Scientists are working on a vaccine that could reduce stress and we're definitely intrigued
It looks like scientists may be one step closer to developing a "stress vaccine" - and we're definitely intrigued.
A 2018 study found that a soil-based bacterium called Mycobacterium vaccae (M. vaccae) reduced the stressful reactions in mice.
The research team, led by University of Colorado Boulder's Integrative Physiology Professor Christopher Lowry, injected the mice with the bacterium before exposing them to stressful events.
In the short term, the 'vaccine' prevented a 'PTSD-like' syndrome. It also reduced stress reactions later on.
Last month, a new study by Lowry and his team was published. It identified an anti-inflammatory fat in the bacterium that may be responsible for the effects.
The team isolated and chemically synthesise the fatty acid, which enabled them to see how it interacted with immune cells.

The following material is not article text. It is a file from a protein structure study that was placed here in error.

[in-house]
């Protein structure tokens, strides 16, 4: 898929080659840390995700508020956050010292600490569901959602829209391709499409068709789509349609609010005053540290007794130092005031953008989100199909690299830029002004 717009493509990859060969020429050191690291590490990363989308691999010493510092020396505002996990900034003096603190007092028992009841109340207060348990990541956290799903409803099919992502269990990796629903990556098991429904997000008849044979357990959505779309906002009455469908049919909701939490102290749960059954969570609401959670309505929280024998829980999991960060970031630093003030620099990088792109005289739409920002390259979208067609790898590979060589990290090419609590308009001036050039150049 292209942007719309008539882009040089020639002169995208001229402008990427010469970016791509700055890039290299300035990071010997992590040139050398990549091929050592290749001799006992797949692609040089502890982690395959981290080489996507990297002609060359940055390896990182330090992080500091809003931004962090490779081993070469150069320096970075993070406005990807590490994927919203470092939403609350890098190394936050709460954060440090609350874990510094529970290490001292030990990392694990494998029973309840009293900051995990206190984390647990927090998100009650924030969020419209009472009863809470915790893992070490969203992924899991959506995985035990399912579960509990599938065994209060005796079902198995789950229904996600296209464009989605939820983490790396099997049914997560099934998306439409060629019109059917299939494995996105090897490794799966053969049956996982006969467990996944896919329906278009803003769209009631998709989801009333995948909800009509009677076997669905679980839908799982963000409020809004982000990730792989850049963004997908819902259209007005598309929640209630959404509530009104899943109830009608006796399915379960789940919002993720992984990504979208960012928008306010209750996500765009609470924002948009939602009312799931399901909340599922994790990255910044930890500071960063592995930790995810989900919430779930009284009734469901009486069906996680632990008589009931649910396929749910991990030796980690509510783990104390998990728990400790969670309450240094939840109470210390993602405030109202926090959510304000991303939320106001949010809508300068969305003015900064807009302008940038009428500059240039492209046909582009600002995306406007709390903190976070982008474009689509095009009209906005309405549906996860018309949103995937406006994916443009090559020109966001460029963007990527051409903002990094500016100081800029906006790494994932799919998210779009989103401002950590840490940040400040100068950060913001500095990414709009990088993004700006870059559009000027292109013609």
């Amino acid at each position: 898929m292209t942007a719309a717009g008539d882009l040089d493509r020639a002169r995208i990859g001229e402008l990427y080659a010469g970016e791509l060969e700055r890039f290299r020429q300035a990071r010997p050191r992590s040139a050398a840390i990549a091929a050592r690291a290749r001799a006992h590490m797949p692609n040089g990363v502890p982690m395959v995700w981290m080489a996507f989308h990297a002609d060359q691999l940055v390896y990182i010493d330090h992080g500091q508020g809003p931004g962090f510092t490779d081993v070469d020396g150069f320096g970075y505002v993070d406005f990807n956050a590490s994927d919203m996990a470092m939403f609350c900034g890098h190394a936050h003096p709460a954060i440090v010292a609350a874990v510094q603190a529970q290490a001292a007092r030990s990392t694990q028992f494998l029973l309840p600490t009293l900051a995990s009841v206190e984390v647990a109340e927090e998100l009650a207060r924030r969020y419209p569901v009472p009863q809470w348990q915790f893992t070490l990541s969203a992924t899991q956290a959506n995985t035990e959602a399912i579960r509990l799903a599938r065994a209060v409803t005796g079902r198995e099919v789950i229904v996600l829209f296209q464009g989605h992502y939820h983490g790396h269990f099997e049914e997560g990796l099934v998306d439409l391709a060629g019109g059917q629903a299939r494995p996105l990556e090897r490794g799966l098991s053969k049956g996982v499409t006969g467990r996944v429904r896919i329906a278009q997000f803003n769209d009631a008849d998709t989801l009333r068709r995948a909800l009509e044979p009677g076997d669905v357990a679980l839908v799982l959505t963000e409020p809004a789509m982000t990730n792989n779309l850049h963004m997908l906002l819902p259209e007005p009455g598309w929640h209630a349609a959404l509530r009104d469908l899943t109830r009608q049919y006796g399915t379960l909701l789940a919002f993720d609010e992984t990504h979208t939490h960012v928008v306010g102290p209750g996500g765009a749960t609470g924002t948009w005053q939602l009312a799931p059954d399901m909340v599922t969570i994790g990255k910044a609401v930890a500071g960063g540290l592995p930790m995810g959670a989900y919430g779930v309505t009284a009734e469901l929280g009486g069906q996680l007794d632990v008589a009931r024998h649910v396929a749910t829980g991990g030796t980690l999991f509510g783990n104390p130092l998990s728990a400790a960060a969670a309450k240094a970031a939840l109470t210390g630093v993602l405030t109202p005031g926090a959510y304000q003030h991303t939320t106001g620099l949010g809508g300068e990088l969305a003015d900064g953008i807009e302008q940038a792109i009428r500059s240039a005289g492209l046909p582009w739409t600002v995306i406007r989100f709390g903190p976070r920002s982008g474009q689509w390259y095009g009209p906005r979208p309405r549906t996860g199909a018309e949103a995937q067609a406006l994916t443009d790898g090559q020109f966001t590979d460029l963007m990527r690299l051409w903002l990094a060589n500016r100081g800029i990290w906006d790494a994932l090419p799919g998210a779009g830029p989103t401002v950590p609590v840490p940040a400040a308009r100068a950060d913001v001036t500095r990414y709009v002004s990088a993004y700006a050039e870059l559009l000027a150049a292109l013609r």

Speaking about the new study, Lowry told CU Boulder Today:
“The idea is that as humans have moved away from farms and an agricultural or hunter-gatherer existence into cities, we have lost contact with organisms that served to regulate our immune system and suppress inappropriate inflammation.
“That has put us at higher risk for inflammatory disease and stress-related psychiatric disorders.”
However, Lowry noted that the vaccine is still a long way off from being ready.
He told the Denver Post that it may be 10 to 15 years before the vaccine would be available.
“The power of nature continues to amaze and surprise us as scientists and we look forward to learning more."